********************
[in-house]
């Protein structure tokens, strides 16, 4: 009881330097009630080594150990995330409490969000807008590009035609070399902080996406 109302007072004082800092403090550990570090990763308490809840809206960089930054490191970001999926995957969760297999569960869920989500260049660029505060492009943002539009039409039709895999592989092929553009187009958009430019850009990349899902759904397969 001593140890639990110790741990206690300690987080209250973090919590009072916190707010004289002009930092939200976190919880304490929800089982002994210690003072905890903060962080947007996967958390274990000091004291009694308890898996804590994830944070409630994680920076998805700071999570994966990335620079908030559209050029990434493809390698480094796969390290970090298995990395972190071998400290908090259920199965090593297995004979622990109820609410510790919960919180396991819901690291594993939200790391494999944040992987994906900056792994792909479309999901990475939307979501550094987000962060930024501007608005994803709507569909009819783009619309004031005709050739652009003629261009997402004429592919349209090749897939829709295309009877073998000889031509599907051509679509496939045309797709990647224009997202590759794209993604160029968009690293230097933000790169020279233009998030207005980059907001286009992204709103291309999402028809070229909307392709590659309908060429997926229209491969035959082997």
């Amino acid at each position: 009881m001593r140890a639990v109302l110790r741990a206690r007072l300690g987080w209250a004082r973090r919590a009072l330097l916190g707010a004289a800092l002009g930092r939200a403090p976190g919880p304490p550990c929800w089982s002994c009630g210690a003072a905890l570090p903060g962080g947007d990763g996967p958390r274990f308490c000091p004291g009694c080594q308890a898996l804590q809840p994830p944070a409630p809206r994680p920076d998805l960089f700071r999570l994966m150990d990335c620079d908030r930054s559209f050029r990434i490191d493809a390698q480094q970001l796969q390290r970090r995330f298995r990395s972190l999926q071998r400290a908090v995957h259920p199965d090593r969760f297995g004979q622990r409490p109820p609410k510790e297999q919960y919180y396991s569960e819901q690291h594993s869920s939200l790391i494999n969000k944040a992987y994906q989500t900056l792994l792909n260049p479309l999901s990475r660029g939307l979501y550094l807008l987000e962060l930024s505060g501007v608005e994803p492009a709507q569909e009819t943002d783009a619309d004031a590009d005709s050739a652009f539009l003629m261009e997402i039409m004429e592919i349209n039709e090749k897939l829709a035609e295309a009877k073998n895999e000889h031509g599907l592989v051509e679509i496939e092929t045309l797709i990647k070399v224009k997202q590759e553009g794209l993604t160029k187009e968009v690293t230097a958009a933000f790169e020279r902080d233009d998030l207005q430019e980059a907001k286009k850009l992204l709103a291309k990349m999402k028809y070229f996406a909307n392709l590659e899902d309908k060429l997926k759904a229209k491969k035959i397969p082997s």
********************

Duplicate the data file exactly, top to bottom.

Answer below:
[in-house]
């Protein structure tokens, strides 16, 4: 009881330097009630080594150990995330409490969000807008590009035609070399902080996406 109302007072004082800092403090550990570090990763308490809840809206960089930054490191970001999926995957969760297999569960869920989500260049660029505060492009943002539009039409039709895999592989092929553009187009958009430019850009990349899902759904397969 001593140890639990110790741990206690300690987080209250973090919590009072916190707010004289002009930092939200976190919880304490929800089982002994210690003072905890903060962080947007996967958390274990000091004291009694308890898996804590994830944070409630994680920076998805700071999570994966990335620079908030559209050029990434493809390698480094796969390290970090298995990395972190071998400290908090259920199965090593297995004979622990109820609410510790919960919180396991819901690291594993939200790391494999944040992987994906900056792994792909479309999901990475939307979501550094987000962060930024501007608005994803709507569909009819783009619309004031005709050739652009003629261009997402004429592919349209090749897939829709295309009877073998000889031509599907051509679509496939045309797709990647224009997202590759794209993604160029968009690293230097933000790169020279233009998030207005980059907001286009992204709103291309999402028809070229909307392709590659309908060429997926229209491969035959082997």
């Amino acid at each position: 009881m001593r140890a639990v109302l110790r741990a206690r007072l300690g987080w209250a004082r973090r919590a009072l330097l916190g707010a004289a800092l002009g930092r939200a403090p976190g919880p304490p550990c929800w089982s002994c009630g210690a003072a905890l570090p903060g962080g947007d990763g996967p958390r274990f308490c000091p004291g009694c080594q308890a898996l804590q809840p994830p944070a409630p809206r994680p920076d998805l960089f700071r999570l994966m150990d990335c620079d908030r930054s559209f050029r990434i490191d493809a390698q480094q970001l796969q390290r970090r995330f298995r990395s972190l999926q071998r400290a908090v995957h259920p199965d090593r969760f297995g004979q622990r409490p109820p609410k510790e297999q919960y919180y396991s569960e819901q690291h594993s869920s939200l790391i494999n969000k944040a992987y994906q989500t900056l792994l792909n260049p479309l999901s990475r660029g939307l979501y550094l807008l987000e962060l930024s505060g501007v608005e994803p492009a709507q569909e009819t943002d783009a619309d004031a590009d005709s050739a652009f539009l003629m261009e997402i039409m004429e592919i349209n039709e090749k897939l829709a035609e295309a009877k073998n895999e000889h031509g599907l592989v051509e679509i496939e092929t045309l797709i990647k070399v224009k997202q590759e553009g794209l993604t160029k187009e968009v690293t230097a958009a933000f790169e020279r902080d233009d998030l207005q430019e980059a907001k286009k850009l992204l709103a291309k990349m999402k028809y070229f996406a909307n392709l590659e899902d309908k060429l997926k759904a229209k491969k035959i397969p082997s």